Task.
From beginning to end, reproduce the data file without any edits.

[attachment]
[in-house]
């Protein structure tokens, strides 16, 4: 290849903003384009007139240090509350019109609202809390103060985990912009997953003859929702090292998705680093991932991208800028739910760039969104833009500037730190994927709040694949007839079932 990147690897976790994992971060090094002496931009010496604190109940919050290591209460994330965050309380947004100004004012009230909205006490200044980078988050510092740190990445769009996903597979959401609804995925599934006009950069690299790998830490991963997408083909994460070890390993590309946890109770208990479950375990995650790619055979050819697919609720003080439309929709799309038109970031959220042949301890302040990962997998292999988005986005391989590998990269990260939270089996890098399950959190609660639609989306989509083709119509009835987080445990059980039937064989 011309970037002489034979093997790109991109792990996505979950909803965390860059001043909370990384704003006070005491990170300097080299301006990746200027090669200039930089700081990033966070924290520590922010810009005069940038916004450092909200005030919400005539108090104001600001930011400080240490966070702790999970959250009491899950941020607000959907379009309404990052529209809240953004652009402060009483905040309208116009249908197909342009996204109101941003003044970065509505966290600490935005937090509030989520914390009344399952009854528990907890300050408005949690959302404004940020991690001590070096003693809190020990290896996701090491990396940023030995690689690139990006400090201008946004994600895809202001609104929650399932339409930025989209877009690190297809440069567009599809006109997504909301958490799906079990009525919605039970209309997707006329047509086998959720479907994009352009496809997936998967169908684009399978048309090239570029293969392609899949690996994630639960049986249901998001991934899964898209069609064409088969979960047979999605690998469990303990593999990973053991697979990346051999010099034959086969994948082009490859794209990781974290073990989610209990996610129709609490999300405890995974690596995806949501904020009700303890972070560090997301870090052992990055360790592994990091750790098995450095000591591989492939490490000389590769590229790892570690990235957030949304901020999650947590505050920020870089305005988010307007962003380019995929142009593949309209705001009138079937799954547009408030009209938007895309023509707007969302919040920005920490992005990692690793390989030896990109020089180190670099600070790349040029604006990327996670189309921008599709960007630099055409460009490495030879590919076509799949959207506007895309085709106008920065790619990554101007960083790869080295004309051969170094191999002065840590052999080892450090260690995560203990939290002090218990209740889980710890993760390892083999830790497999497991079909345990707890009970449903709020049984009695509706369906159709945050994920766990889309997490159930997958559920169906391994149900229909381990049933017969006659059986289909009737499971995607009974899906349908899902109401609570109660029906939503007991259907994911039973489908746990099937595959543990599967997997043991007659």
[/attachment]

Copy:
[in-house]
């Protein structure tokens, strides 16, 4: 290849903003384009007139240090509350019109609202809390103060985990912009997953003859929702090292998705680093991932991208800028739910760039969104833009500037730190994927709040694949007839079932 990147690897976790994992971060090094002496931009010496604190109940919050290591209460994330965050309380947004100004004012009230909205006490200044980078988050510092740190990445769009996903597979959401609804995925599934006009950069690299790998830490991963997408083909994460070890390993590309946890109770208990479950375990995650790619055979050819697919609720003080439309929709799309038109970031959220042949301890302040990962997998292999988005986005391989590998990269990260939270089996890098399950959190609660639609989306989509083709119509009835987080445990059980039937064989 011309970037002489034979093997790109991109792990996505979950909803965390860059001043909370990384704003006070005491990170300097080299301006990746200027090669200039930089700081990033966070924290520590922010810009005069940038916004450092909200005030919400005539108090104001600001930011400080240490966070702790999970959250009491899950941020607000959907379009309404990052529209809240953004652009402060009483905040309208116009249908197909342009996204109101941003003044970065509505966290600490935005937090509030989520914390009344399952009854528990907890300050408005949690959302404004940020991690001590070096003693809190020990290896996701090491990396940023030995690689690139990006400090201008946004994600895809202001609104929650399932339409930025989209877009690190297809440069567009599809006109997504909301958490799906079990009525919605039970209309997707006329047509086998959720479907994009352009496809997936998967169908684009399978048309090239570029293969392609899949690996994630639960049986249901998001991934899964898209069609064409088969979960047979999605690998469990303990593999990973053991697979990346051999010099034959086969994948082009490859794209990781974290073990989610209990996610129709609490999300405890995974690596995806949501904020009700303890972070560090997301870090052992990055360790592994990091750790098995450095000591591989492939490490000389590769590229790892570690990235957030949304901020999650947590505050920020870089305005988010307007962003380019995929142009593949309209705001009138079937799954547009408030009209938007895309023509707007969302919040920005920490992005990692690793390989030896990109020089180190670099600070790349040029604006990327996670189309921008599709960007630099055409460009490495030879590919076509799949959207506007895309085709106008920065790619990554101007960083790869080295004309051969170094191999002065840590052999080892450090260690995560203990939290002090218990209740889980710890993760390892083999830790497999497991079909345990707890009970449903709020049984009695509706369906159709945050994920766990889309997490159930997958559920169906391994149900229909381990049933017969006659059986289909009737499971995607009974899906349908899902109401609570109660029906939503007991259907994911039973489908746990099937595959543990599967997997043991007659």